Feeds

Everything Everywhere grabs UK 4G wheel, rivals thrown off bus

Ofcom green-lights 2012 LTE monopoly

Seven Steps to Software Security

Everything Everywhere will be allowed to deploy 4G this year, at 1800MHz, while the other UK operators will just have to stand in line for next year's auction.

That might sound anti-competitive, but Ofcom reckons that any first-mover advantage will be short-lived and that the benefits of getting 4G deployed outweigh the competitive threat. The regulator labours its case in the proposal [PDF, epically repetitive] as the other operators might see it differently - they have until April 17 to put their case.

EE's rivals can't deploy 4G as they only have bandwidth at 900MHz and 2.1GHz (Vodafone and O2 have small slices at 1800MHz, but not enough for a decent deployment of LTE). There isn't much LTE kit that will work at 900MHz, and 2.1GHz is really packed with 3G signals. Having inherited spectrum allocations from Orange and T-Mobile, EE has plenty of spare capacity and wants to fill it with 4G signals.

Across the entire spectrum EE has 168.8MHz to play with. That's more than O2 and Vodafone combined, and dwarfs Three's paltry 34.1MHz. EE has so much spectrum that the EU has demanded it sell off 30MHz of it; 20MHz by November 2013 and the rest within the following two years, but even after that it will have 90MHz left within the 1800MHz region where LTE will happily play.

1800MHz isn't the perfect LTE band, the most internationally-harmonised band is 2.6GHz which (by happy coincidence) remains empty in the UK thanks to relentless litigation by T-Mobile (and O2) against a public auction. In Germany, France and elsewhere 2.6GHz is already filled with LTE signalling.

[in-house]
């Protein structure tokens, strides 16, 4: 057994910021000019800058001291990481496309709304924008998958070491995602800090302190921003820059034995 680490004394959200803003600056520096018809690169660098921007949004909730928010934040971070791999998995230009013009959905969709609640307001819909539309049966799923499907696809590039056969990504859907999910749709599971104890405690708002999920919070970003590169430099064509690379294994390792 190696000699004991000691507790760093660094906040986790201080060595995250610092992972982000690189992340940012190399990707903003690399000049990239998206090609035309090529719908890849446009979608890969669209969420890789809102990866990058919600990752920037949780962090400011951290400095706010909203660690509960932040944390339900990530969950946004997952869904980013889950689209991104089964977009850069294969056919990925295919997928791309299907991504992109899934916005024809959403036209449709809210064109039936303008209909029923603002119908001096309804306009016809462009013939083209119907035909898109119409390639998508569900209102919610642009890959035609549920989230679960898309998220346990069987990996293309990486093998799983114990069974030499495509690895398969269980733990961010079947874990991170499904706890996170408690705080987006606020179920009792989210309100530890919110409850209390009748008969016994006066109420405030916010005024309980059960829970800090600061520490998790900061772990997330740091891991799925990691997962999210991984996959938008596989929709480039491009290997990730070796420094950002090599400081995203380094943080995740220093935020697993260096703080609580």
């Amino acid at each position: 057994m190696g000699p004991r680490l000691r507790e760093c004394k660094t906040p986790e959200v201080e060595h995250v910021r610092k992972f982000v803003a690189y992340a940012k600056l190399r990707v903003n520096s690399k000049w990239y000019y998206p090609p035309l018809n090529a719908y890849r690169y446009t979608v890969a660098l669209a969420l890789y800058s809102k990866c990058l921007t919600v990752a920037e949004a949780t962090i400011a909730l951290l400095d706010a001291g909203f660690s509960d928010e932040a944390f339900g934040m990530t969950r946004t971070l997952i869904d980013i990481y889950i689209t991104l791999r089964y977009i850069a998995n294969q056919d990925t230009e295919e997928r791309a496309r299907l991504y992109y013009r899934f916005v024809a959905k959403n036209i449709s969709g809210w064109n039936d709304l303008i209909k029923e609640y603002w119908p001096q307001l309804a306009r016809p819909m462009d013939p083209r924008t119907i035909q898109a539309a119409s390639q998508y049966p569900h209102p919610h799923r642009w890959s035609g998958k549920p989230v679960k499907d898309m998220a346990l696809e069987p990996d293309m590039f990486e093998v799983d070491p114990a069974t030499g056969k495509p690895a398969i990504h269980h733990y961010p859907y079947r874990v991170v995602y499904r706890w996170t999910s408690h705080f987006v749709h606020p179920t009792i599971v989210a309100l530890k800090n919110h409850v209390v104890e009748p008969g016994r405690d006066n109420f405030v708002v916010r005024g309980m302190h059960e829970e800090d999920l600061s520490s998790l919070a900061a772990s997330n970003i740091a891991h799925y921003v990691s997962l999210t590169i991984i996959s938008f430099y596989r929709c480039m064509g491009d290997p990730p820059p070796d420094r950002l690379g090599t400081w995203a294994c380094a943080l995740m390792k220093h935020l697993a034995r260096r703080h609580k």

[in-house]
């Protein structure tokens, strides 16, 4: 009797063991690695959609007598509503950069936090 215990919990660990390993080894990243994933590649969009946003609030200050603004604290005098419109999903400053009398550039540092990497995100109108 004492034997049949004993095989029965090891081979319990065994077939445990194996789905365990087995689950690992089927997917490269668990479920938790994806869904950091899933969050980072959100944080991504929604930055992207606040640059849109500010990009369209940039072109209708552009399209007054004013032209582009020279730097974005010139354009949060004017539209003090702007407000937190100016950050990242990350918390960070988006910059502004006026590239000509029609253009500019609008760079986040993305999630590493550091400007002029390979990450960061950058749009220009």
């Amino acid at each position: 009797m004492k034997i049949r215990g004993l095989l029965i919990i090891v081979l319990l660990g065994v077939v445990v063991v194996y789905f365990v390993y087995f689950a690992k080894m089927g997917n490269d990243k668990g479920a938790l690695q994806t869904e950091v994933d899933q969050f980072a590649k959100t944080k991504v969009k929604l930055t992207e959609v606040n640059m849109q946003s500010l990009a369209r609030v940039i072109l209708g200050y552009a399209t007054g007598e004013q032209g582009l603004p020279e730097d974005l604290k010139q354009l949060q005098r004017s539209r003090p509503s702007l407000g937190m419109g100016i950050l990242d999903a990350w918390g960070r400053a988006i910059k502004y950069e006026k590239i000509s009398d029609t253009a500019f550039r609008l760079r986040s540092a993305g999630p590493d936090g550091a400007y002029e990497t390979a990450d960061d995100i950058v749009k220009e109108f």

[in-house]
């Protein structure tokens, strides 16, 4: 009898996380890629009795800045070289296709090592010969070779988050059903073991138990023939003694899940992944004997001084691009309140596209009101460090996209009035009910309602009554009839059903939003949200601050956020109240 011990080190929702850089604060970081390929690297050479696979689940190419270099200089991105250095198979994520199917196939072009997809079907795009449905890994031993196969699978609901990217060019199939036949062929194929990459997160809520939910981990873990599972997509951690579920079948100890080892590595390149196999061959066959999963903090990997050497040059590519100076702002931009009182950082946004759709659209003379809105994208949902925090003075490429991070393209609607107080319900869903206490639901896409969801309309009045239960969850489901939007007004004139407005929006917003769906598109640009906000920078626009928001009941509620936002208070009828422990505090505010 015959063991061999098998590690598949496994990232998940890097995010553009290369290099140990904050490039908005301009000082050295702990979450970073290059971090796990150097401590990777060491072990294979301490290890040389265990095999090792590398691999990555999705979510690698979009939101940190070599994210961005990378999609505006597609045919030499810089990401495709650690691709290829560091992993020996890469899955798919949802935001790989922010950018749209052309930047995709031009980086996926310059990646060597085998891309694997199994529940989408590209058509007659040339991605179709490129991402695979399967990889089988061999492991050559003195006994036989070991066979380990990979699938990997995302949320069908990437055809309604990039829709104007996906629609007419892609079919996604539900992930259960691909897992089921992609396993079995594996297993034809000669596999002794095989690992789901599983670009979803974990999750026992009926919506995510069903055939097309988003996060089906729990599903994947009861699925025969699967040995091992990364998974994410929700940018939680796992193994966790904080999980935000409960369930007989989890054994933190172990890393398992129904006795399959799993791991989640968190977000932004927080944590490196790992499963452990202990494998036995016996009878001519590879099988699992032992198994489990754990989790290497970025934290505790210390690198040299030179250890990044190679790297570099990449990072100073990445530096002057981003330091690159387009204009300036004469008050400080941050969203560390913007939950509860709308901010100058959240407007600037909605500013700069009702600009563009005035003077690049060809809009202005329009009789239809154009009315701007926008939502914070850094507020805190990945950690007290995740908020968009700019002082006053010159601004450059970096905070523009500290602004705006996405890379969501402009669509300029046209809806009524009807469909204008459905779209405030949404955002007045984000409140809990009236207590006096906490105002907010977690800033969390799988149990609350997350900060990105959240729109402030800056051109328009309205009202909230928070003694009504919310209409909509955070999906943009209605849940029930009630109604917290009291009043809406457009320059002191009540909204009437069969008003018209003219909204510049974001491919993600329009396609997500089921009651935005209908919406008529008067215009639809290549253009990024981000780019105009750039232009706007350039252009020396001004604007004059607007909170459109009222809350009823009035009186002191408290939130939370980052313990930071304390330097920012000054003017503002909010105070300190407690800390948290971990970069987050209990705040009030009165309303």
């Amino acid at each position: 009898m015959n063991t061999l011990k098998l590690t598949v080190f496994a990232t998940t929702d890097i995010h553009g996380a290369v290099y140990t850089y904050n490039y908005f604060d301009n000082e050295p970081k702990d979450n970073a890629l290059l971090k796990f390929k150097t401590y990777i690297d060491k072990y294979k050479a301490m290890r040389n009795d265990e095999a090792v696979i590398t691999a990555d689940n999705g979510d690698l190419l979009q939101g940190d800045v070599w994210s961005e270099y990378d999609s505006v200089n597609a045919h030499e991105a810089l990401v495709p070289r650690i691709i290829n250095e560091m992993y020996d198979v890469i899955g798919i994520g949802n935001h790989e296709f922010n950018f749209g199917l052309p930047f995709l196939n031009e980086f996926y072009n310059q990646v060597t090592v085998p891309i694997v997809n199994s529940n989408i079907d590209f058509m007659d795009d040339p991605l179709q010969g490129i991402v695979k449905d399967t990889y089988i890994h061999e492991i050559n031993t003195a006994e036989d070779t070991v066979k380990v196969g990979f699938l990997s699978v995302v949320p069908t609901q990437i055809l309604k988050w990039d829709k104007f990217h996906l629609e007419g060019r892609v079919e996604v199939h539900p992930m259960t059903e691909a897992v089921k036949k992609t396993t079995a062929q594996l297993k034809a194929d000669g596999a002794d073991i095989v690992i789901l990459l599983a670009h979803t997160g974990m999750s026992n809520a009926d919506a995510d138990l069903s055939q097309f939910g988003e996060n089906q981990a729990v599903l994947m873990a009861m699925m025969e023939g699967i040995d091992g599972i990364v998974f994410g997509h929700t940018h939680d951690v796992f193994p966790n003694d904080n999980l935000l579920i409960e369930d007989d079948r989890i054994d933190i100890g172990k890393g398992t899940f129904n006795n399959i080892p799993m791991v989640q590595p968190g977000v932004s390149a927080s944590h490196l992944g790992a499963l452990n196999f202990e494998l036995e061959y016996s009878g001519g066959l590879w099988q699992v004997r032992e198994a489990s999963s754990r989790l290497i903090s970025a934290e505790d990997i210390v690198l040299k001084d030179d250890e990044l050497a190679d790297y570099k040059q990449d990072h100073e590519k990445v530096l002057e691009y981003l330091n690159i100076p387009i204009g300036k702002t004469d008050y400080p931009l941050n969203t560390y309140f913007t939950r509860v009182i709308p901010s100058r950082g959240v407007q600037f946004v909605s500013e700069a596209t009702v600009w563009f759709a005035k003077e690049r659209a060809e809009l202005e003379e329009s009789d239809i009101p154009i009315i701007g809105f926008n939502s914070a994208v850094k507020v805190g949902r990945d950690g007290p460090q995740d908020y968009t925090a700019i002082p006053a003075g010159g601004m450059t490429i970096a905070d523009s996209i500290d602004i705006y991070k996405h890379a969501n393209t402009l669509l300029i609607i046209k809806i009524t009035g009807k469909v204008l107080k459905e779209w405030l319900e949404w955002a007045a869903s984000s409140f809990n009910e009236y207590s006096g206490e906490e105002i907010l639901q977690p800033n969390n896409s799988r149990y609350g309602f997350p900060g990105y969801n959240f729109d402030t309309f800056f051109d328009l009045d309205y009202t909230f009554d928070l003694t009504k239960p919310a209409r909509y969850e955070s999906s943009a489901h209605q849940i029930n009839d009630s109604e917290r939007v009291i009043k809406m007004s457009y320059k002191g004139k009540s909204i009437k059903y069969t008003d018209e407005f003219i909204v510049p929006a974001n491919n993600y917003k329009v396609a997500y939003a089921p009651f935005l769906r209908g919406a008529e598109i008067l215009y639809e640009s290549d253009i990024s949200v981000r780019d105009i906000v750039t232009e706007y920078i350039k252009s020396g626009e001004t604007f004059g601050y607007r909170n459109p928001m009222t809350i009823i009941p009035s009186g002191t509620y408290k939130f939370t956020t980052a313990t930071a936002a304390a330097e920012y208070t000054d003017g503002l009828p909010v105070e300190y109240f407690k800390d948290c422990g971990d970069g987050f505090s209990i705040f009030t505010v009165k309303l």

In Europe 800MHz is also internationally harmonised, and there's an increasing amount of LTE kit which can use 800MHz, but in the UK that won't be on the auction block until the end of 2012 at best.

So 1800MHz is probably third on the desirable list for LTE networks, but EE is the only operator who has enough of it to be useful. That won't help with the new iPad, which only does LTE on 700MHz and 2.1GHz, neither of which is going to be available in the UK any time soon.

Ofcom has been under tremendous pressure to get some sort of 4G deployed in the UK, as we've watched the rest of the world leave us behind, and the regulator now believes that giving EE a temporary monopoly on LTE is a price worth paying. Anyone who disagrees is asked to drop Ofcom a line. ®

The smart choice: opportunity from uncertainty

More from The Register

next story
Auntie remains MYSTIFIED by that weekend BBC iPlayer and website outage
Still doing 'forensics' on the caching layer – Beeb digi wonk
Apple orders huge MOUNTAIN of 80 MILLION 'Air' iPhone 6s
Bigger, harder trouser bulges foretold for fanbois
GoTenna: How does this 'magic' work?
An ideal product if you believe the Earth is flat
Telstra to KILL 2G network by end of 2016
GSM now stands for Grave-Seeking-Mobile network
Seeking LTE expert to insert small cells into BT customers' places
Is this the first step to a FON-a-like 4G network?
Yorkshire cops fail to grasp principle behind BT Fon Wi-Fi network
'Prevent people that are passing by to hook up to your network', pleads plod
BlackBerry: Toss the server, mate... BES is in the CLOUD now
BlackBerry Enterprise Services takes aim at SMEs - but there's a catch
prev story

Whitepapers

Top three mobile application threats
Prevent sensitive data leakage over insecure channels or stolen mobile devices.
Implementing global e-invoicing with guaranteed legal certainty
Explaining the role local tax compliance plays in successful supply chain management and e-business and how leading global brands are addressing this.
Boost IT visibility and business value
How building a great service catalog relieves pressure points and demonstrates the value of IT service management.
Designing a Defense for Mobile Applications
Learn about the various considerations for defending mobile applications - from the application architecture itself to the myriad testing technologies.
Build a business case: developing custom apps
Learn how to maximize the value of custom applications by accelerating and simplifying their development.